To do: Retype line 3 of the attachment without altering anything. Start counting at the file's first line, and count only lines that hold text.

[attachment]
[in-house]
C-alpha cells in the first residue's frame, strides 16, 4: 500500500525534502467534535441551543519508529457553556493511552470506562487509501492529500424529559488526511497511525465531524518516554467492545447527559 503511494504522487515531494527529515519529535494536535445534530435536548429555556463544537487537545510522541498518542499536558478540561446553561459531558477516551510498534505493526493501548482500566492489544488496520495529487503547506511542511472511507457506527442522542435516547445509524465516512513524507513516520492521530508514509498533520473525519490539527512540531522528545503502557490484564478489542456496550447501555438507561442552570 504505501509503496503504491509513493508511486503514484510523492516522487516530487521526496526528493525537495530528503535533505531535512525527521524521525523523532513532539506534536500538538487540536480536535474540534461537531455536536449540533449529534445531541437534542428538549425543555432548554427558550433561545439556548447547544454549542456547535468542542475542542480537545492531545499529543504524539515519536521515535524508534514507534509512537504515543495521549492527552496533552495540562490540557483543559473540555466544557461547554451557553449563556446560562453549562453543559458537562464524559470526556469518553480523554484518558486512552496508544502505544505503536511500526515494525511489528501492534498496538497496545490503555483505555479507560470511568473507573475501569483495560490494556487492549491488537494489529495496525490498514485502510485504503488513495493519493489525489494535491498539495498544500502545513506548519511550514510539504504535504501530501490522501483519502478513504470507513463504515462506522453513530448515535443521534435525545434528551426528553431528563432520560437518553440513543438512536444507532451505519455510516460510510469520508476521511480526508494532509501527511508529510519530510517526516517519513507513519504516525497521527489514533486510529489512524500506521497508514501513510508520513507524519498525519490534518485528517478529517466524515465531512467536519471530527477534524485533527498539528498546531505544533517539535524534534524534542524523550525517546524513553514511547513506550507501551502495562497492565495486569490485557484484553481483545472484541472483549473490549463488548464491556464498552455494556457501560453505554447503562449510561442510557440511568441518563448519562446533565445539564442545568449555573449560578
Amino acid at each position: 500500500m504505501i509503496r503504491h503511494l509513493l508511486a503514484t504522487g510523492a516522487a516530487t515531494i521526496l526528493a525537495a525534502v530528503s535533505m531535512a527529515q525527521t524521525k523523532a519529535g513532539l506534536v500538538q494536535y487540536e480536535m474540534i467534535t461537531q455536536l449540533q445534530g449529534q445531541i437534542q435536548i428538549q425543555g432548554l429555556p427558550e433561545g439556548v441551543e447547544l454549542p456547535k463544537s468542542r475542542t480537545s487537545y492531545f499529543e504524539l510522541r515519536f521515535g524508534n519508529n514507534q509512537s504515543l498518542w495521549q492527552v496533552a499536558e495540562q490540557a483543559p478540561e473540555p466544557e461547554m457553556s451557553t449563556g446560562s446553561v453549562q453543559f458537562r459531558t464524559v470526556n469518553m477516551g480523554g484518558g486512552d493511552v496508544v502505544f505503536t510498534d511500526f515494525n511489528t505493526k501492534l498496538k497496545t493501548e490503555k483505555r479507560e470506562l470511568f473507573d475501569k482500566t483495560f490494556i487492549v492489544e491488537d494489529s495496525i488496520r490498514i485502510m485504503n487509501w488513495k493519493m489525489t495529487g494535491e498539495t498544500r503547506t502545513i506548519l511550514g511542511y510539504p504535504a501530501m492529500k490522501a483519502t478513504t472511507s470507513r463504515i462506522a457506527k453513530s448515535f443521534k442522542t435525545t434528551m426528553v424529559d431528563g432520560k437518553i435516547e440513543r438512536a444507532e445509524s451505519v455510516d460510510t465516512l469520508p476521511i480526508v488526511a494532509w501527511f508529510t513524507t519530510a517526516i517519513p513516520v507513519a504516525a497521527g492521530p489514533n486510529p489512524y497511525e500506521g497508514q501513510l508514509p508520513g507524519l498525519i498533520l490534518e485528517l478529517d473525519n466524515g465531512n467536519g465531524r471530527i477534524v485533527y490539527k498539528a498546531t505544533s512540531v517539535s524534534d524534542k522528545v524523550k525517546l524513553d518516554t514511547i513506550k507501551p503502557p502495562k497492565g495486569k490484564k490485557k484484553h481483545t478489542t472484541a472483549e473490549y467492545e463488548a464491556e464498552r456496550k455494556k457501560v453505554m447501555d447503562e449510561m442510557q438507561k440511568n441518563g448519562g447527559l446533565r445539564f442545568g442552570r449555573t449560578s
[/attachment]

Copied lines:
Amino acid at each position: 500500500m504505501i509503496r503504491h503511494l509513493l508511486a503514484t504522487g510523492a516522487a516530487t515531494i521526496l526528493a525537495a525534502v530528503s535533505m531535512a527529515q525527521t524521525k523523532a519529535g513532539l506534536v500538538q494536535y487540536e480536535m474540534i467534535t461537531q455536536l449540533q445534530g449529534q445531541i437534542q435536548i428538549q425543555g432548554l429555556p427558550e433561545g439556548v441551543e447547544l454549542p456547535k463544537s468542542r475542542t480537545s487537545y492531545f499529543e504524539l510522541r515519536f521515535g524508534n519508529n514507534q509512537s504515543l498518542w495521549q492527552v496533552a499536558e495540562q490540557a483543559p478540561e473540555p466544557e461547554m457553556s451557553t449563556g446560562s446553561v453549562q453543559f458537562r459531558t464524559v470526556n469518553m477516551g480523554g484518558g486512552d493511552v496508544v502505544f505503536t510498534d511500526f515494525n511489528t505493526k501492534l498496538k497496545t493501548e490503555k483505555r479507560e470506562l470511568f473507573d475501569k482500566t483495560f490494556i487492549v492489544e491488537d494489529s495496525i488496520r490498514i485502510m485504503n487509501w488513495k493519493m489525489t495529487g494535491e498539495t498544500r503547506t502545513i506548519l511550514g511542511y510539504p504535504a501530501m492529500k490522501a483519502t478513504t472511507s470507513r463504515i462506522a457506527k453513530s448515535f443521534k442522542t435525545t434528551m426528553v424529559d431528563g432520560k437518553i435516547e440513543r438512536a444507532e445509524s451505519v455510516d460510510t465516512l469520508p476521511i480526508v488526511a494532509w501527511f508529510t513524507t519530510a517526516i517519513p513516520v507513519a504516525a497521527g492521530p489514533n486510529p489512524y497511525e500506521g497508514q501513510l508514509p508520513g507524519l498525519i498533520l490534518e485528517l478529517d473525519n466524515g465531512n467536519g465531524r471530527i477534524v485533527y490539527k498539528a498546531t505544533s512540531v517539535s524534534d524534542k522528545v524523550k525517546l524513553d518516554t514511547i513506550k507501551p503502557p502495562k497492565g495486569k490484564k490485557k484484553h481483545t478489542t472484541a472483549e473490549y467492545e463488548a464491556e464498552r456496550k455494556k457501560v453505554m447501555d447503562e449510561m442510557q438507561k440511568n441518563g448519562g447527559l446533565r445539564f442545568g442552570r449555573t449560578s